Commonwealth Journal

Local Sports

October 27, 2012

Jumpers hold off Perry Central, 28-20

Somerset — The Somerset Briar Jumpers closed out their regular season last night with a 28-20 win over the Perry County Central Commodores.

As expected, it was a high-scoring game by Somerset standards. The Jumpers scored the second highest number of points of any game in the season- – second only to the Southwestern game’s 48-2 score. It was also the second most points Somerset has allowed all year. Only Breathitt County, in its defeat of Somerset 24-13 scored more than Perry.

 But the fierce Somerset defense only allowed the Commodores to score 20 points. That is high by Somerset’s standards, but was more than two touchdowns shy of Perry County’s average.

 Early on, it looked as if the game were going to be all Somerset.

On the second play of the game, Devin Griffith picked off an Austin Pray pass close to midfield. Eight plays and just over three minutes later, the Tanner Gadberry pass to Cam Cheuvront from 22 yards out put the Jumpers ahead in a lead that they would not relinquish the rest of the night.

 The teams exchanged punts on the next two series, but when superstar Austin Pray muffed the punt, Somerset’s Brycen McWilliams was there to scramble for the ball and set into play the next Somerset scoring drive. Cheuvront took the Hatcher pass to the 1, Tyson Williams took it in, and after Chandler Dobbs kicked his second perfect strike of the night through the uprights, the score stood at 14-0.

Thus far, two Perry mistakes had given Somerset a 14 point lead.

That lead would extend to 21 before Perry County got serious. Patrick Williams was the Jumper who caught the Hatcher pass from the 21, and the game seemed as if it was all Somerset’s.

But losing was not part of the Perry Central game plan. With 4th and 10 from the Somerset 28, the Commodores showed a double reverse, a halfback pass from Nathan Pray to    – of all people – Austin Pray, who had slipped in behind the defense and took the ball to the house.

It looked for all the world like a play you would see back when Max Messamore was coaching the Cowboys. If it hadn’t been a play against Somerset, it would have been fun to watch.

“Maybe we need to dip into Max Messamore’s playbook a little bit,” said Jumper head Coach Robbie Lucas. “They had several trick plays. Coach Haddox has done an excellent job of coaching these kids and they always seem to have a play or two that will keep you off kilter and they did that tonight.”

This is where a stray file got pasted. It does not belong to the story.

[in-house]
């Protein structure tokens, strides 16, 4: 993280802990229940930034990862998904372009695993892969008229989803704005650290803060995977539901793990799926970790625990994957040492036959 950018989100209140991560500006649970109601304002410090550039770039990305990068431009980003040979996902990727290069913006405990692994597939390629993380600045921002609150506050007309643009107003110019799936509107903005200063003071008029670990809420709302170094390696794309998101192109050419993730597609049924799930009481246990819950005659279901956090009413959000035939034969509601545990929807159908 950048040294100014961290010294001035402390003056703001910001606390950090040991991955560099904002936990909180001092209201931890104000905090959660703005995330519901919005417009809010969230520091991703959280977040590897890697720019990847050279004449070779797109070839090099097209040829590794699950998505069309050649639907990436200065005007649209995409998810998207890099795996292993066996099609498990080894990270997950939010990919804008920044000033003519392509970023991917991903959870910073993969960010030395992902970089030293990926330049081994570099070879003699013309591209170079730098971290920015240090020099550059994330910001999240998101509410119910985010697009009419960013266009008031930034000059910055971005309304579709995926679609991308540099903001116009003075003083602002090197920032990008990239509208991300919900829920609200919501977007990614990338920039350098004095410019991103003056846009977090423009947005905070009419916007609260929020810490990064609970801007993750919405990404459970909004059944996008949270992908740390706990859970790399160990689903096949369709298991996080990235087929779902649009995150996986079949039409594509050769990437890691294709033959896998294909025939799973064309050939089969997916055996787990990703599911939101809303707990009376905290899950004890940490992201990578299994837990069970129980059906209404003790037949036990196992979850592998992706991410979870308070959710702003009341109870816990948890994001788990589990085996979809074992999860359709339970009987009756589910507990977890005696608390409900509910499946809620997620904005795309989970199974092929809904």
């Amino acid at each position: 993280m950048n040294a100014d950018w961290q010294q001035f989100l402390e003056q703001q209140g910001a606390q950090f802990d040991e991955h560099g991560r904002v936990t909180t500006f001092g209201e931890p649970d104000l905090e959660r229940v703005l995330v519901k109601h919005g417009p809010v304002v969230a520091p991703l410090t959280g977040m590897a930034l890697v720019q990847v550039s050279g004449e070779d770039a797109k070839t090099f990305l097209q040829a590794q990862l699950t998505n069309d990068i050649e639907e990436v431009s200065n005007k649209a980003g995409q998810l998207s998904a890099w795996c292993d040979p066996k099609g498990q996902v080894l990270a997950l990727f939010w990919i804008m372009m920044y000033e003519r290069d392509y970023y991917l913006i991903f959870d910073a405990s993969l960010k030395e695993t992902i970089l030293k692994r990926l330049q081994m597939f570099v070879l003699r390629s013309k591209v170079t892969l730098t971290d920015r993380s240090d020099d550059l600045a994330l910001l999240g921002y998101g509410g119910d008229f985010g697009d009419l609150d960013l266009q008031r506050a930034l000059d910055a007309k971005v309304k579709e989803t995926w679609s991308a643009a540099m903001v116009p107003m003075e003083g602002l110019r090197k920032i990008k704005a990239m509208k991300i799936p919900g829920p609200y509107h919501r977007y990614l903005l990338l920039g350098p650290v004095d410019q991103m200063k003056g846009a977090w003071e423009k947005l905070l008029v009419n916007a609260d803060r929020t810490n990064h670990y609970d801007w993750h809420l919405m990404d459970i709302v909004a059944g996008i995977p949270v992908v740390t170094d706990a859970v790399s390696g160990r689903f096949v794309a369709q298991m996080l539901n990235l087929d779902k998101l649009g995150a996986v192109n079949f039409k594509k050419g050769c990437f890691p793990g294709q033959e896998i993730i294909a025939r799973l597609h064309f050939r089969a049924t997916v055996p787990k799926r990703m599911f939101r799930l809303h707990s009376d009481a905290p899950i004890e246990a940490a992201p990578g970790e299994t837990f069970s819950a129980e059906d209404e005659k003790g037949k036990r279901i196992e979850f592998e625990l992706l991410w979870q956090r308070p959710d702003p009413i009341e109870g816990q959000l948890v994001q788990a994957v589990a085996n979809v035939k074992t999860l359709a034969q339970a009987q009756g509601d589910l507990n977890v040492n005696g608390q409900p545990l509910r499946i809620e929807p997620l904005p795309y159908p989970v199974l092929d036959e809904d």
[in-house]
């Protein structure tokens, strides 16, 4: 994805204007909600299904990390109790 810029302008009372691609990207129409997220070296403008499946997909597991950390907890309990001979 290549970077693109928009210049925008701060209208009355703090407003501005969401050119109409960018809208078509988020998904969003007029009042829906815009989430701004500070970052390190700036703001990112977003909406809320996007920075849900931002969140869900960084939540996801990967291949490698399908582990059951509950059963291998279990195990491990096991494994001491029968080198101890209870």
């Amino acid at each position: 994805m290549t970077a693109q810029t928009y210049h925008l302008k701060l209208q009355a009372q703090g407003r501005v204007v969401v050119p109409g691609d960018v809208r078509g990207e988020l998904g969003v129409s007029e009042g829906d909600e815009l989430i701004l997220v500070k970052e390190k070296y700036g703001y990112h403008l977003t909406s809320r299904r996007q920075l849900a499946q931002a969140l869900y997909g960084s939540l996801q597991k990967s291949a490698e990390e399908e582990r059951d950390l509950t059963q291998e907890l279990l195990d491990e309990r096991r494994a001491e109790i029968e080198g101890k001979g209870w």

The play seemed to be the turning point of the game. Although the point after try was knocked out of the air by Somerset’s Bryson Jones, the Jumpers seemed to lose a little bit of the swagger they had shown before they bit at the sucker play. Yes, there was a nice interception by Tyler Megargel, which interrupted what the Commodores hoped to be their second scoring drive of the night, but the Jumpers seemed to come to the realization that this team was not going to lay down and let them win.

Indeed, when the teams returned to the field after the intermission, the Commodores executed a near-perfect onsides kick, and ten plays later, Austin Pray scampered into the end zone to reclaim one of the touchdowns he had given away by his errors earlier in the game. The 2 point conversion pass put the score at 21-14 and everyone in the Briar Patch knew that a competition was taking place.

And then the rain began.

And Quarterback Pray left the game with an injury.

After Somerset had watched 14 unanswered points go onto the board, it appeared as if they would score from the 1. But the snap went far over the head of the quarterback, the pass was intercepted in the end zone, and Perry County was back into the ball game.

But Somerset was able to hold on, score another touchdown, then play a super-prevent defense knowing that even if the Commodores were able to score, they wouldn’t be able to make up a 14 point deficit.

Perry County did score again with 29 seconds left in the game, but it was far too little and far too late to win the game.

What we did see last night, though, was the quarterback situation begin to come together. For a large part of the game, both Tanner Gadberry and Castle Hatcher shared the same backfield. It should be a sight that the opposition should dread. It gives what may be the best of both worlds.

Coach Lucas designed it that way.

“I know that there are a lot of armchair quarterbacks out there, but I want to say that we have two young men who need each other,” Lucas said.  “I am very proud of both of them, how they handled  themselves. Castle has a world of talent; Tanner is a steady leader, and they handled the ball game about as well as anybody can expect.”

Somerset will host Shelby Valley next Friday night as the playoffs begins.

As part of the pregame festivities, a benefit supper will be held for the two players who were injured earlier in the season in the automobile crash.

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